Having examined the telemetry for a whole season, Jenson Button genuinely believes Lewis Hamilton is the fastest guy in Formula 1. Understanding that he will not beat Hamilton by simply out-driving him, Button's reaction to that cold, hard reality has been to concentrate on trying to make his McLaren better than Hamilton's.
Four years ago, as teammate to Hamilton in Lewis' rookie season, Fernando Alonso was forced to look at the young Briton's telemetry traces and what he saw made no sense to him. Rather than reacting like Button and taking it on board, Alonso raged against it. He threw the weight of his two world titles around, made demands, became paranoid and withdrew emotionally from the team. It was a catastrophic reaction that damaged his career, guaranteeing two wilderness years at Renault when he could have been racking up victories and, possibly, titles.
Hamilton's fantastic core speed, the direct line he has from his spine to the car's tires, the way he can dominate any car, make it dance to his tune, is a solid brick wall. As a teammate you can either try to break through it – the failed Alonso method – or you can work out how to get around it, the Button strategy that has neither succeeded nor failed yet.
It was with the 2007 experience in mind that Martin Whitmarsh gave instructions to Hamilton and Button on the eve of last season to go off for a weekend and spend some time together. During that time, no matter how they did it, they were to agree how they were going to compete fairly and without acrimony against each other. There would be no repeat, Whitmarsh stressed, of 2007.
As it happened, he need not have worried. Button is way too relaxed a personality ever to go to war and though Hamilton has a single-minded ruthlessness, a desire always to be the best, there is no malice in him. Combine those personalities with Button's acknowledgment of Hamilton's speed and you have a big part of the most serene pairing of World Champions it's possible to imagine.
Another point to bear in mind is the circumstance of Button's 2009 title with Brawn GP. He went from staring bleakly at the end of a nine-year F1 career, having never gotten in a car remotely worthy of his talent, to sitting in the best car on the grid and winning six of the first seven races with drives so technically perfect they brought to mind the greatest days of Jackie Stewart and Tyrrell. Whatever followed would be a bonus as far as Button was concerned. A big-money, three-year contract with McLaren, a team that in the past hadn't even thought him worthy of serious consideration, was a fantastic result given what he'd faced just 12 months earlier.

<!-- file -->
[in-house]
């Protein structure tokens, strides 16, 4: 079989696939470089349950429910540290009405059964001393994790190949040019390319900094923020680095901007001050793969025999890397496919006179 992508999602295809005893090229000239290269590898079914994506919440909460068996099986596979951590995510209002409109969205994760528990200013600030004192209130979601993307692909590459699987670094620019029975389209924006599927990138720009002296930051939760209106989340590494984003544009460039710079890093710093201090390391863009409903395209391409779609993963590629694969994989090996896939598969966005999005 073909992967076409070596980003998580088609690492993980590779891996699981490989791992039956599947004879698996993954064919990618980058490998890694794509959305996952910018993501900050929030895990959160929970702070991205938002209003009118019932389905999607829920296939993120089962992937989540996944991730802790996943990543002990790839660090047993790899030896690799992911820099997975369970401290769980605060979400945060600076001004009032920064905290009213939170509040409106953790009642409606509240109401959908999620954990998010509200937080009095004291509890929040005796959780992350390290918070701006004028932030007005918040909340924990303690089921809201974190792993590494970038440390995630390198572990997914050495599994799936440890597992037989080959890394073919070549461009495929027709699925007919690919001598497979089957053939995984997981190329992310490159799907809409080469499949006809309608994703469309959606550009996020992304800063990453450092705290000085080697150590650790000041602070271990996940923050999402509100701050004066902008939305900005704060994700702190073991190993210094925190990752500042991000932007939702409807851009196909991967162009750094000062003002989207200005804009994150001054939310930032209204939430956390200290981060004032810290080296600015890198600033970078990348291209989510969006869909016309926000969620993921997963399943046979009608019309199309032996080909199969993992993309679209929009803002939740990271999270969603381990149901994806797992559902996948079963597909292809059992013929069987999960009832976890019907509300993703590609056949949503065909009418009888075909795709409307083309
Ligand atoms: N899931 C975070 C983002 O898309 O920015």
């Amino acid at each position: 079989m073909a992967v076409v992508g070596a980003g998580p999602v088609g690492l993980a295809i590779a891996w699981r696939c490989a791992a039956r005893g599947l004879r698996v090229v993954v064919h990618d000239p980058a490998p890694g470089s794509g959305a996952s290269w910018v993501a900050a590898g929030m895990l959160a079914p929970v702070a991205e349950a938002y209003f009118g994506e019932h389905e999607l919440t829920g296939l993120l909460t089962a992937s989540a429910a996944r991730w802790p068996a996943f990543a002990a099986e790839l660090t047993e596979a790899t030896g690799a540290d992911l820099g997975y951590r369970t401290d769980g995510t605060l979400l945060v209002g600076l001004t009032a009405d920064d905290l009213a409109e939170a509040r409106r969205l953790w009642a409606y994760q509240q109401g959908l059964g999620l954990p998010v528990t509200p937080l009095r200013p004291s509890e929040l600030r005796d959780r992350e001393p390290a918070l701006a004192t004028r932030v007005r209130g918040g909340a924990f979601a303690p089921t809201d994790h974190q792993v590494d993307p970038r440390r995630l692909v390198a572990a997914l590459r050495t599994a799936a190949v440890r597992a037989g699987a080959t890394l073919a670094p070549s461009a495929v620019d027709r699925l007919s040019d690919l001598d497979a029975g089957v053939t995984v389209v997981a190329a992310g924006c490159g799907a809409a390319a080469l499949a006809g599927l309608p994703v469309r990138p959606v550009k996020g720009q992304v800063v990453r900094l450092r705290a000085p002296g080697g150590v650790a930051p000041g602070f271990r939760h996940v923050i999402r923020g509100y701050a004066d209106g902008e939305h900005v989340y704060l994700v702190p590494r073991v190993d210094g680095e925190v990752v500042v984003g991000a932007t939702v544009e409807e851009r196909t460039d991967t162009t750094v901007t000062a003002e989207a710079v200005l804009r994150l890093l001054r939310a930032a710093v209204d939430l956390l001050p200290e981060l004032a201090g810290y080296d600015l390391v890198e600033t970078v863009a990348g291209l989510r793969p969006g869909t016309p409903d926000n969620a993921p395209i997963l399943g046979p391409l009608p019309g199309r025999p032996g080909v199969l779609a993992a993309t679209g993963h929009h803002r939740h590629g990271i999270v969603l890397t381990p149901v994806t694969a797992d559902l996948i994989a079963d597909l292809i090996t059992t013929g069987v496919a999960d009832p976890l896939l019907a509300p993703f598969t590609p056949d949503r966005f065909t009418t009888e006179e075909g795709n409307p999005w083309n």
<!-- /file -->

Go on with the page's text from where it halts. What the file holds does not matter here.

All of which is not to suggest Button lacks the belief he can beat Hamilton. He did it several times last year, after all. In fact, the qualifying average between the pair – just 0.15sec, or about the same as that between Sebastian Vettel and Mark Webber – is far smaller than the general perception. But people hate giving up their perceptions and those surrounding Button go back years and are rooted in underestimation of how dominant the car is in the performance equation – and a lack of understanding about the influence of car traits upon individual driver performance. Button is hugely sensitive to a car's balance, Hamilton is not. Get the car exactly as Button needs it to be and he's devastatingly fast – Hamilton-fast even. Give it a bit of rear instability on corner entry and he struggles, whereas Hamilton does not.There is an upside of that over-sensitivity, however. Jenson is much more attuned to the car's dynamics and, precisely because it's so crucial to his performance, over the years he's spent much more time analyzing what the car is doing and how it might be changed. Hamilton spends relatively little time thinking in depth about how the car works – beyond the “give me more grip and I'll go faster” approach – because he knows he'll always adapt. For example, in qualifying at Bahrain last year, a sudden 90-degree change in wind direction gave the McLaren a sudden spike reduction in front downforce. Button instantly felt it and, worried there could be a problem in the front suspension, proceeded carefully for a couple turns. Hamilton felt nothing.